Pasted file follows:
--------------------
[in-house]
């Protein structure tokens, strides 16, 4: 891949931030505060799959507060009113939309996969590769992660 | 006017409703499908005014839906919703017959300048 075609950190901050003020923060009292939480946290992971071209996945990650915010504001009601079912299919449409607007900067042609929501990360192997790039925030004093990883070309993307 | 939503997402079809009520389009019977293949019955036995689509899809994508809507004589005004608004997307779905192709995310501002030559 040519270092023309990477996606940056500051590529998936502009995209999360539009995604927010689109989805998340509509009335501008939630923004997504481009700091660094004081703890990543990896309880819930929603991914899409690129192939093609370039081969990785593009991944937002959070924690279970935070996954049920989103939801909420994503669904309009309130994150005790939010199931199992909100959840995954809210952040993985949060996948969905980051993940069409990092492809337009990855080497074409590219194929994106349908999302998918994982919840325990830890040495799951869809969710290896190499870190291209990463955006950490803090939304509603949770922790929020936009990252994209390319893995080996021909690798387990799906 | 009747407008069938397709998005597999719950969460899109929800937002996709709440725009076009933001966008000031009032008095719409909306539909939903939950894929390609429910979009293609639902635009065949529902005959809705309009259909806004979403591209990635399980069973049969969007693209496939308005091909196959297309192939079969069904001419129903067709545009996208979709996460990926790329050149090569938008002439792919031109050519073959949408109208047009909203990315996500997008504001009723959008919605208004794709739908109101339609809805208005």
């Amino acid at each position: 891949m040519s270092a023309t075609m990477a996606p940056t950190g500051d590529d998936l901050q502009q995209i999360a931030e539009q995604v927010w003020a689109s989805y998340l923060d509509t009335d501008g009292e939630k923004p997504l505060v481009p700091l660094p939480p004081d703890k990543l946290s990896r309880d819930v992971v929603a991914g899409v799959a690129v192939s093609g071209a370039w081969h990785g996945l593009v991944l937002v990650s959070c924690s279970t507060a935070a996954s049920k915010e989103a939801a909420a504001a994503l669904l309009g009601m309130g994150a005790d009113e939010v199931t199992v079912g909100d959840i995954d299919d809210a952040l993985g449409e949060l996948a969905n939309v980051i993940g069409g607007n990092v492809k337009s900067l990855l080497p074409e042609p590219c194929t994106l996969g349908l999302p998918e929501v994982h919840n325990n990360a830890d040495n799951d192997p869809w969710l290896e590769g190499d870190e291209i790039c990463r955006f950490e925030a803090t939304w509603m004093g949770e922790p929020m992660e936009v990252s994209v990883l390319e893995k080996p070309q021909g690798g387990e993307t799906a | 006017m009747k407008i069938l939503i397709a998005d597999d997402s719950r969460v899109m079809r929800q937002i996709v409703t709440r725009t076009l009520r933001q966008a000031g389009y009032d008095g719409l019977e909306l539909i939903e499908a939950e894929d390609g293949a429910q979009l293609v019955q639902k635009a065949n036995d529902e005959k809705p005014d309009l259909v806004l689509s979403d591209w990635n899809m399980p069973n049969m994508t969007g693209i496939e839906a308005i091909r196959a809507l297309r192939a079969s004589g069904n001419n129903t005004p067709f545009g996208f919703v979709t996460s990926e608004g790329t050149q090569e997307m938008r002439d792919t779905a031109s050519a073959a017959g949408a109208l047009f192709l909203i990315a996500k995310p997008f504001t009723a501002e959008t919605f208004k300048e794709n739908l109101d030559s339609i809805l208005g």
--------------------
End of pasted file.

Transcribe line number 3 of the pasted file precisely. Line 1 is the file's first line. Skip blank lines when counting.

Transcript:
């Amino acid at each position: 891949m040519s270092a023309t075609m990477a996606p940056t950190g500051d590529d998936l901050q502009q995209i999360a931030e539009q995604v927010w003020a689109s989805y998340l923060d509509t009335d501008g009292e939630k923004p997504l505060v481009p700091l660094p939480p004081d703890k990543l946290s990896r309880d819930v992971v929603a991914g899409v799959a690129v192939s093609g071209a370039w081969h990785g996945l593009v991944l937002v990650s959070c924690s279970t507060a935070a996954s049920k915010e989103a939801a909420a504001a994503l669904l309009g009601m309130g994150a005790d009113e939010v199931t199992v079912g909100d959840i995954d299919d809210a952040l993985g449409e949060l996948a969905n939309v980051i993940g069409g607007n990092v492809k337009s900067l990855l080497p074409e042609p590219c194929t994106l996969g349908l999302p998918e929501v994982h919840n325990n990360a830890d040495n799951d192997p869809w969710l290896e590769g190499d870190e291209i790039c990463r955006f950490e925030a803090t939304w509603m004093g949770e922790p929020m992660e936009v990252s994209v990883l390319e893995k080996p070309q021909g690798g387990e993307t799906a | 006017m009747k407008i069938l939503i397709a998005d597999d997402s719950r969460v899109m079809r929800q937002i996709v409703t709440r725009t076009l009520r933001q966008a000031g389009y009032d008095g719409l019977e909306l539909i939903e499908a939950e894929d390609g293949a429910q979009l293609v019955q639902k635009a065949n036995d529902e005959k809705p005014d309009l259909v806004l689509s979403d591209w990635n899809m399980p069973n049969m994508t969007g693209i496939e839906a308005i091909r196959a809507l297309r192939a079969s004589g069904n001419n129903t005004p067709f545009g996208f919703v979709t996460s990926e608004g790329t050149q090569e997307m938008r002439d792919t779905a031109s050519a073959a017959g949408a109208l047009f192709l909203i990315a996500k995310p997008f504001t009723a501002e959008t919605f208004k300048e794709n739908l109101d030559s339609i809805l208005g």